In the past several years, I’ve received calls from a few people who asked if they can record someone after an auto accident. Illinois is a “two party state.” Meaning, both parties to a private conversation need to consent to an audio or visual recording. If you don’t obtain permission, you’ve violated the statute. Call our office at 847-305-4105 or email us for a free consultation on this topic.
The Illinois eavesdropping statute states in part:
- A person commits eavesdropping when he or she knowingly and intentionally:
(2) Uses an eavesdropping device, in a surreptitious manner, for the purpose of transmitting or recording . . . private conversation to which he or she is a party unless he or she does so with the consent of all other parties to the conversation. (720 ILCS 5/14-2) (from Ch. 38, par. 14-2)
After an auto accident, one of the parties might be inclined to take an audio or visual recording of their conversation with the opposite party. Why would someone do this? Most people do it to try and record the other party admitting fault and/or to catch them lying.
If you take an audio or visual recording of the other party during a private conversation in a “surreptitious” manner (for example, hiding your cell phone in your pocket and recording your conversation with the other driver), you have committed a crime. Note that this does not apply to the recording of peace officers. That is an exception to the statute.
The recording you obtained will not be admissible and as such, all you will have accomplished is the commission of a crime.
If the conversation you were in was not “private”, meaning there were other people around and/or you were in a public place where it could be easily overheard, you may not have violated the statute.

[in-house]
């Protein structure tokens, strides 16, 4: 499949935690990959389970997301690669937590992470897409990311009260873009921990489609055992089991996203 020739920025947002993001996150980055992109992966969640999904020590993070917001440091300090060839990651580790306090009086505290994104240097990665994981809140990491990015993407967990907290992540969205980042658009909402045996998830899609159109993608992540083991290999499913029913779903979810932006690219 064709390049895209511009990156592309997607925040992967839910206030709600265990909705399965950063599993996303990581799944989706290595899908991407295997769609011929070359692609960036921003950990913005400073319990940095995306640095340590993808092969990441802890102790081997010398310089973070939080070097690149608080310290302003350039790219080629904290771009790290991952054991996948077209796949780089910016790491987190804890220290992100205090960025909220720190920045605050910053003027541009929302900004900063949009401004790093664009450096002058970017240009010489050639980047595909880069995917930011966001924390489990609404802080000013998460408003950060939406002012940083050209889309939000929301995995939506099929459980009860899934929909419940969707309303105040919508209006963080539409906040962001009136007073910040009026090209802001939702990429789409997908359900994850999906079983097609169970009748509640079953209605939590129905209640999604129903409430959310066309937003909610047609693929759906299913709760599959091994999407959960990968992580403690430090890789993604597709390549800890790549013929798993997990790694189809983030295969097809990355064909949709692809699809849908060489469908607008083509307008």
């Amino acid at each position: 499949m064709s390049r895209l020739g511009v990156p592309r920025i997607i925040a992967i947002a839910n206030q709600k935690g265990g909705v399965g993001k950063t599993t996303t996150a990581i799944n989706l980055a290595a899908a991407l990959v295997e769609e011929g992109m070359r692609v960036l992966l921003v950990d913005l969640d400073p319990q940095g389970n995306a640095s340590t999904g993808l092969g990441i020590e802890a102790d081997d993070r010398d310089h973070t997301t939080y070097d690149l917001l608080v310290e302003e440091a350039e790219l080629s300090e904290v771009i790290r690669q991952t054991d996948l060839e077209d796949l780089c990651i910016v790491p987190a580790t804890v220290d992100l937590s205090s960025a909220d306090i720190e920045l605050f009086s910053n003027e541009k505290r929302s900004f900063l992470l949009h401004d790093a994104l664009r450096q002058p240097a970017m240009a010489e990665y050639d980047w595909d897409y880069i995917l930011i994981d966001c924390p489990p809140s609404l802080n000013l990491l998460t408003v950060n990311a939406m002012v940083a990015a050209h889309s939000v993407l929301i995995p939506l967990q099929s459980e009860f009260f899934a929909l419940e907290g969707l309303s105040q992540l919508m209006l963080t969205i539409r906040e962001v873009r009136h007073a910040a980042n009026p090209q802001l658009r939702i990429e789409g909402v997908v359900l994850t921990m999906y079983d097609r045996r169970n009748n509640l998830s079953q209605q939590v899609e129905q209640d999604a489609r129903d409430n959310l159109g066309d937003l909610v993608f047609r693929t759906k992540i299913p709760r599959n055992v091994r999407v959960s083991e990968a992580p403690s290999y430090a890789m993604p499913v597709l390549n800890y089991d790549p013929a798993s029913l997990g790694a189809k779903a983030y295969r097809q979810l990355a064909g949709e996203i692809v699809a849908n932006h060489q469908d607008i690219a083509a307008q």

Alternatives to recordings
Instead of trying to record someone after an auto accident, I suggest you immediately document anything the other person says in writing. The other party might apologize after the accident. If you were to document that he/she apologized while at the scene, that documentation/evidence might be admissible later.
Audio/Visual Recordings in General
This issue has arisen as a hot button issue lately with the revelation that President Trump’s attorney Michael Cohen recorded his conversations with the President regarding paying hush money to various women to cover up past infidelities.
Many people have asked whether what Cohen did is a crime. These recordings took place in New York. NY is a one party-consent state which means that only one party has to consent to the recording.
As such, Cohen may not have violated NY law. However, as an attorney he owed a duty to his client to protect attorney client communications. Recording a conversation with a client could be a breach of that duty. So, if nothing else, I would think Cohen will have issues with the state bar of NY.
Bottom line is that you should not record someone after an auto accident unless you provide them notice that you are recording them. If you are involved in a situation involving the recording of someone in Illinois, call our office for a free consultation at 847-305-4105.